“I’m fine thanks,” she said, stepping in and perching herself on the edge of the sofa in my living room. “I won’t keep you long.”

“It’s okay,” I said. “But how did you find me after all these years?”

“Facebook. It wasn’t such a leap to find you from there.”

“Why didn’t you just friend me? That would have been a lot easier. By the way, your English is excellent!”

“I moved to Seattle years ago,” she laughed. “No, I was passing through Montreal on business and wanted to see you. I’m leaving early tomorrow morning. I’m sorry if I’ve taken you by surprise.”

“No, no – that’s okay. Wow, it’s… it’s been a long time,” I said lamely. “You look good.” This was a lie as she had a serious facial injury and had a glass eye.

“You lied to me about your age when we met and you’re lying again now,” she said, laughing again.

“What happened?” I asked, surrendering to the utterly true accusation.

“I was shot in the head in Bosnia,” she said matter-of-factly, her face emotionless.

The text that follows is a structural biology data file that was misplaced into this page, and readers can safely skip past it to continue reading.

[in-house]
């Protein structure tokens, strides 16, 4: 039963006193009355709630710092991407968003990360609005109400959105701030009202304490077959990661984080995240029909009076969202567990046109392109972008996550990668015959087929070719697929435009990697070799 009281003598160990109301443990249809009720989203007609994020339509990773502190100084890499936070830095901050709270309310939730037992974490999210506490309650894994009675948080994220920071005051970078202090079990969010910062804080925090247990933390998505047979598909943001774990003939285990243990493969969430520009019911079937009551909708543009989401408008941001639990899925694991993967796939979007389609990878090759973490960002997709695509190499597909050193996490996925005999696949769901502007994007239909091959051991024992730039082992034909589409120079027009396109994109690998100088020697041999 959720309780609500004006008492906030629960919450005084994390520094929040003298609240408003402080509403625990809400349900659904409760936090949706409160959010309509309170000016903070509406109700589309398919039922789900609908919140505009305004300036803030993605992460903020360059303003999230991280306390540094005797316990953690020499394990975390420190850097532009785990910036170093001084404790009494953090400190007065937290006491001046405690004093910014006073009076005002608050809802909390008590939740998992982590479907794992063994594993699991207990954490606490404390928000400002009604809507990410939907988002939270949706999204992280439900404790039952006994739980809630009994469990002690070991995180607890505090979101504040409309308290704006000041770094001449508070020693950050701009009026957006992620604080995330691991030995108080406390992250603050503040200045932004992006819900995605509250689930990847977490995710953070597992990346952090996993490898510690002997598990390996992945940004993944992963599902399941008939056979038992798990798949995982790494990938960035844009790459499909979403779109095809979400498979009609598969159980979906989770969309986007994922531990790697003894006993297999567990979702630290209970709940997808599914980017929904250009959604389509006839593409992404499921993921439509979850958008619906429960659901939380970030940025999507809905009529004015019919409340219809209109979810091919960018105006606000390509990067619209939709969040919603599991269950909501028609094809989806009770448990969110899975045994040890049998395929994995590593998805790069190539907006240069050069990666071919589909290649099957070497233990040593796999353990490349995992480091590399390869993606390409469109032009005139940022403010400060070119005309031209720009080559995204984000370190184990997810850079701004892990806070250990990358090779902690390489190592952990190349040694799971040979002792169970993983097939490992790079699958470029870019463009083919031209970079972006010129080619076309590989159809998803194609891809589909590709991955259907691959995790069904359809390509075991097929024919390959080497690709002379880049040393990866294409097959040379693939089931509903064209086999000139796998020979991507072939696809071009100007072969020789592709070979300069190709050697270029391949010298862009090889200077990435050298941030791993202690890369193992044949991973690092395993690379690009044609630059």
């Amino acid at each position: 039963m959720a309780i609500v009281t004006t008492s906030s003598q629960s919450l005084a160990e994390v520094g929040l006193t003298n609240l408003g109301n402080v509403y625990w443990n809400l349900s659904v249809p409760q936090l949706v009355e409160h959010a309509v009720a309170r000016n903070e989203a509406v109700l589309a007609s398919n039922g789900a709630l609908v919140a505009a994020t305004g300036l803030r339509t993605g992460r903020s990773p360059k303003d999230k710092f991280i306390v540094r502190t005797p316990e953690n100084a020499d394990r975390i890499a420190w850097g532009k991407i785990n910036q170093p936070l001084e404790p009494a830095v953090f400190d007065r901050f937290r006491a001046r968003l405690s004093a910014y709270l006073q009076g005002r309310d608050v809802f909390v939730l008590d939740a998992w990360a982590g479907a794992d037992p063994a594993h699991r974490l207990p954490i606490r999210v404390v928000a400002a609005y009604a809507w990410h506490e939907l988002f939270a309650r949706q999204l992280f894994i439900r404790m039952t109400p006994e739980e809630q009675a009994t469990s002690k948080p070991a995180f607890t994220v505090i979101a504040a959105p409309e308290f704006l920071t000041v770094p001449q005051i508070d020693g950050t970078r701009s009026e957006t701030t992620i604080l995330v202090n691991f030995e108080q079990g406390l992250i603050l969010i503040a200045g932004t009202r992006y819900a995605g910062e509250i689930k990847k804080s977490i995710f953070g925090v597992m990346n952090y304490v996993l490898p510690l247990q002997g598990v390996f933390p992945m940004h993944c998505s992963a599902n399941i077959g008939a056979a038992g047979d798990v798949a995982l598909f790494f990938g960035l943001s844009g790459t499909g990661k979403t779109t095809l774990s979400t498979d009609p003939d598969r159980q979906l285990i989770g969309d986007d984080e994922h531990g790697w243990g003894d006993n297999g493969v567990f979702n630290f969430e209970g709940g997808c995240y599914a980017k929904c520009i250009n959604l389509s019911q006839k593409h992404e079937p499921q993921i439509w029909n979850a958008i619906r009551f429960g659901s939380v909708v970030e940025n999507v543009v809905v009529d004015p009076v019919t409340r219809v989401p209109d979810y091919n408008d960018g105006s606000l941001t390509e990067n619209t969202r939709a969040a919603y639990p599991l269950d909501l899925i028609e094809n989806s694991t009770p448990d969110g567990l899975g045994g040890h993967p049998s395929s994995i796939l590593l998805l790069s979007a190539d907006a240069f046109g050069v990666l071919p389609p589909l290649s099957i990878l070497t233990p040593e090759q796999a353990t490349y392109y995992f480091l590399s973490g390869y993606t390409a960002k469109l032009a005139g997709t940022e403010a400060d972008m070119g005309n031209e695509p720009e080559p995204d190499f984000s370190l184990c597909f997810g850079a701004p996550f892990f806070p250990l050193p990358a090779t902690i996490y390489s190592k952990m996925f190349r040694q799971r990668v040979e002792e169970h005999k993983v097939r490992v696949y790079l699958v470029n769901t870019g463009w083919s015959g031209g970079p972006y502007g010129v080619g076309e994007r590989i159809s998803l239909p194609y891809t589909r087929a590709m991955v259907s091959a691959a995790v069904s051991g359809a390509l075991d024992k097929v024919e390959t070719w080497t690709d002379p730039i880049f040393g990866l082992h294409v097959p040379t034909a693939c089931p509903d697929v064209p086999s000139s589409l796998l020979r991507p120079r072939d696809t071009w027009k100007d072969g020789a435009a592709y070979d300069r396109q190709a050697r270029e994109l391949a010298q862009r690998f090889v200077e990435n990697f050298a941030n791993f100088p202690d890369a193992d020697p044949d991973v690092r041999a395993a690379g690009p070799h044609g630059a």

“Oh, my God! I’m so sorry Marija,” was the best response I could muster.

“I wanted to give you something,” she said after an uncomfortable silence.

“Okay,” I said, nervously, as she handed me an envelope.

“I wanted you to see this picture, Andrew. And I’m not doing it to cause you any guilt. We were young and reckless and I take full responsibility. I just… I just thought you should know. You can keep it if you like.”

I took the picture from the envelope and two young boys, about 8 years old, stared out at me from it. They were standing in the midst of smoking ruins, one of them holding a soccer ball with a defiant expression on his face.

“What is this?” I asked mystified.

“You don’t recognize them?” she said, raising an eyebrow.